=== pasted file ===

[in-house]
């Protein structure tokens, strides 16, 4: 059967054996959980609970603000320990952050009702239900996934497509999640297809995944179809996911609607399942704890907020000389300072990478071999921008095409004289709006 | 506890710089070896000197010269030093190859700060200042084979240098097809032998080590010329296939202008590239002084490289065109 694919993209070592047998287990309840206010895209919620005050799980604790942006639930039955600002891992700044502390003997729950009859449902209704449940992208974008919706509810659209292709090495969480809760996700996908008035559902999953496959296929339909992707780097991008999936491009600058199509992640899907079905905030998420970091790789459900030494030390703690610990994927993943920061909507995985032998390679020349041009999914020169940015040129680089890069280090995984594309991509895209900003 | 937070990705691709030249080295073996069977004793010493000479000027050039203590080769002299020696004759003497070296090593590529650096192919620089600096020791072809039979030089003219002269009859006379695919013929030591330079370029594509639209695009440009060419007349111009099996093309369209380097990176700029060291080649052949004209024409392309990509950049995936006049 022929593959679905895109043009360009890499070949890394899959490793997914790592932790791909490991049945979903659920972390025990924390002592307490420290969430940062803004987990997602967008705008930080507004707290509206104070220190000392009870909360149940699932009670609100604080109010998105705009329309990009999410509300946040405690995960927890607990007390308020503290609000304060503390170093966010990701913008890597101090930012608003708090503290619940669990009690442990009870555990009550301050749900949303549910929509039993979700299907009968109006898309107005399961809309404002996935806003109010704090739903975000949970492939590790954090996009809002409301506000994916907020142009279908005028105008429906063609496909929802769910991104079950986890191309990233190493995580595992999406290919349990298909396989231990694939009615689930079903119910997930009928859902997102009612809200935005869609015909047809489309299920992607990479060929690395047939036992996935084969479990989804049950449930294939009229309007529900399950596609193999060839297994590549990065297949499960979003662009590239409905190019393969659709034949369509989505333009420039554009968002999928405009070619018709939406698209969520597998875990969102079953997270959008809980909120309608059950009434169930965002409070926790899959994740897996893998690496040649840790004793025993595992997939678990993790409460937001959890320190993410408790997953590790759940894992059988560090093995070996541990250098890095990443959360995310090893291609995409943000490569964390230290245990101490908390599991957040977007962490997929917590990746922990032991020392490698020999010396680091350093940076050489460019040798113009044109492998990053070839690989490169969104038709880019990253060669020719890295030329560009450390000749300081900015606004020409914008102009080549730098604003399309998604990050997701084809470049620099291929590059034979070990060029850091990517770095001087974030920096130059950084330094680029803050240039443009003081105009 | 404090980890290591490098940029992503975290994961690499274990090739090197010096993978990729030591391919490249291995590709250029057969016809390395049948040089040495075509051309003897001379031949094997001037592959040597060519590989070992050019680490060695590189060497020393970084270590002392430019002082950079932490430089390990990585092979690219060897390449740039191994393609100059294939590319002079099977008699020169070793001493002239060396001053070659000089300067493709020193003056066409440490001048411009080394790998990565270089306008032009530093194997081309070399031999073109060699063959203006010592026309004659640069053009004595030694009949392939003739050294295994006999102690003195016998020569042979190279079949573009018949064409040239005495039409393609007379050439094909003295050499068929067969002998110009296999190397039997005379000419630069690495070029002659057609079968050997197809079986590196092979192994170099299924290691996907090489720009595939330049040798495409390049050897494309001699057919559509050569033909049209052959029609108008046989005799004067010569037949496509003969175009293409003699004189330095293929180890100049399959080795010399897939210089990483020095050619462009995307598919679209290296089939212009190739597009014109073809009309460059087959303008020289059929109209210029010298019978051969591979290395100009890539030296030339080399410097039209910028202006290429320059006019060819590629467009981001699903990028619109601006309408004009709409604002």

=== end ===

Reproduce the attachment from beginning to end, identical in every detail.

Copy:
[in-house]
């Protein structure tokens, strides 16, 4: 059967054996959980609970603000320990952050009702239900996934497509999640297809995944179809996911609607399942704890907020000389300072990478071999921008095409004289709006 | 506890710089070896000197010269030093190859700060200042084979240098097809032998080590010329296939202008590239002084490289065109 694919993209070592047998287990309840206010895209919620005050799980604790942006639930039955600002891992700044502390003997729950009859449902209704449940992208974008919706509810659209292709090495969480809760996700996908008035559902999953496959296929339909992707780097991008999936491009600058199509992640899907079905905030998420970091790789459900030494030390703690610990994927993943920061909507995985032998390679020349041009999914020169940015040129680089890069280090995984594309991509895209900003 | 937070990705691709030249080295073996069977004793010493000479000027050039203590080769002299020696004759003497070296090593590529650096192919620089600096020791072809039979030089003219002269009859006379695919013929030591330079370029594509639209695009440009060419007349111009099996093309369209380097990176700029060291080649052949004209024409392309990509950049995936006049 022929593959679905895109043009360009890499070949890394899959490793997914790592932790791909490991049945979903659920972390025990924390002592307490420290969430940062803004987990997602967008705008930080507004707290509206104070220190000392009870909360149940699932009670609100604080109010998105705009329309990009999410509300946040405690995960927890607990007390308020503290609000304060503390170093966010990701913008890597101090930012608003708090503290619940669990009690442990009870555990009550301050749900949303549910929509039993979700299907009968109006898309107005399961809309404002996935806003109010704090739903975000949970492939590790954090996009809002409301506000994916907020142009279908005028105008429906063609496909929802769910991104079950986890191309990233190493995580595992999406290919349990298909396989231990694939009615689930079903119910997930009928859902997102009612809200935005869609015909047809489309299920992607990479060929690395047939036992996935084969479990989804049950449930294939009229309007529900399950596609193999060839297994590549990065297949499960979003662009590239409905190019393969659709034949369509989505333009420039554009968002999928405009070619018709939406698209969520597998875990969102079953997270959008809980909120309608059950009434169930965002409070926790899959994740897996893998690496040649840790004793025993595992997939678990993790409460937001959890320190993410408790997953590790759940894992059988560090093995070996541990250098890095990443959360995310090893291609995409943000490569964390230290245990101490908390599991957040977007962490997929917590990746922990032991020392490698020999010396680091350093940076050489460019040798113009044109492998990053070839690989490169969104038709880019990253060669020719890295030329560009450390000749300081900015606004020409914008102009080549730098604003399309998604990050997701084809470049620099291929590059034979070990060029850091990517770095001087974030920096130059950084330094680029803050240039443009003081105009 | 404090980890290591490098940029992503975290994961690499274990090739090197010096993978990729030591391919490249291995590709250029057969016809390395049948040089040495075509051309003897001379031949094997001037592959040597060519590989070992050019680490060695590189060497020393970084270590002392430019002082950079932490430089390990990585092979690219060897390449740039191994393609100059294939590319002079099977008699020169070793001493002239060396001053070659000089300067493709020193003056066409440490001048411009080394790998990565270089306008032009530093194997081309070399031999073109060699063959203006010592026309004659640069053009004595030694009949392939003739050294295994006999102690003195016998020569042979190279079949573009018949064409040239005495039409393609007379050439094909003295050499068929067969002998110009296999190397039997005379000419630069690495070029002659057609079968050997197809079986590196092979192994170099299924290691996907090489720009595939330049040798495409390049050897494309001699057919559509050569033909049209052959029609108008046989005799004067010569037949496509003969175009293409003699004189330095293929180890100049399959080795010399897939210089990483020095050619462009995307598919679209290296089939212009190739597009014109073809009309460059087959303008020289059929109209210029010298019978051969591979290395100009890539030296030339080399410097039209910028202006290429320059006019060819590629467009981001699903990028619109601006309408004009709409604002």